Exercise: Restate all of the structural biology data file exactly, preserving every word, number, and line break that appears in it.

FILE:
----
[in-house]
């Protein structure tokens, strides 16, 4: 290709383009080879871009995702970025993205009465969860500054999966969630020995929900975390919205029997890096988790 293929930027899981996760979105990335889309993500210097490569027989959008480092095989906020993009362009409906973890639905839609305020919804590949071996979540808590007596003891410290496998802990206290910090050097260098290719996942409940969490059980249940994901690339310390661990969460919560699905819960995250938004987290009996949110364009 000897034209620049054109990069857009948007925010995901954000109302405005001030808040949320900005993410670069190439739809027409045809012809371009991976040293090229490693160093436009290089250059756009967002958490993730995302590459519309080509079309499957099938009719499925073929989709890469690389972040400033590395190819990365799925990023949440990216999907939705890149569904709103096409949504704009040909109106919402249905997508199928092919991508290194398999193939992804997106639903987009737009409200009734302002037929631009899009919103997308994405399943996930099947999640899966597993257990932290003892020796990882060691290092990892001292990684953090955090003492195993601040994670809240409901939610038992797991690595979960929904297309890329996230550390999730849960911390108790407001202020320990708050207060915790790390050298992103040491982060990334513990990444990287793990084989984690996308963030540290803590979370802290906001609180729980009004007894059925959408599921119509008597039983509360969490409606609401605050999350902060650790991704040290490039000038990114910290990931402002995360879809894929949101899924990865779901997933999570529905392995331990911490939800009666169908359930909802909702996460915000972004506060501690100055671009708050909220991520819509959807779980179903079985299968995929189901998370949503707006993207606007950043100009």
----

[in-house]
């Protein structure tokens, strides 16, 4: 290709383009080879871009995702970025993205009465969860500054999966969630020995929900975390919205029997890096988790 293929930027899981996760979105990335889309993500210097490569027989959008480092095989906020993009362009409906973890639905839609305020919804590949071996979540808590007596003891410290496998802990206290910090050097260098290719996942409940969490059980249940994901690339310390661990969460919560699905819960995250938004987290009996949110364009 000897034209620049054109990069857009948007925010995901954000109302405005001030808040949320900005993410670069190439739809027409045809012809371009991976040293090229490693160093436009290089250059756009967002958490993730995302590459519309080509079309499957099938009719499925073929989709890469690389972040400033590395190819990365799925990023949440990216999907939705890149569904709103096409949504704009040909109106919402249905997508199928092919991508290194398999193939992804997106639903987009737009409200009734302002037929631009899009919103997308994405399943996930099947999640899966597993257990932290003892020796990882060691290092990892001292990684953090955090003492195993601040994670809240409901939610038992797991690595979960929904297309890329996230550390999730849960911390108790407001202020320990708050207060915790790390050298992103040491982060990334513990990444990287793990084989984690996308963030540290803590979370802290906001609180729980009004007894059925959408599921119509008597039983509360969490409606609401605050999350902060650790991704040290490039000038990114910290990931402002995360879809894929949101899924990865779901997933999570529905392995331990911490939800009666169908359930909802909702996460915000972004506060501690100055671009708050909220991520819509959807779980179903079985299968995929189901998370949503707006993207606007950043100009």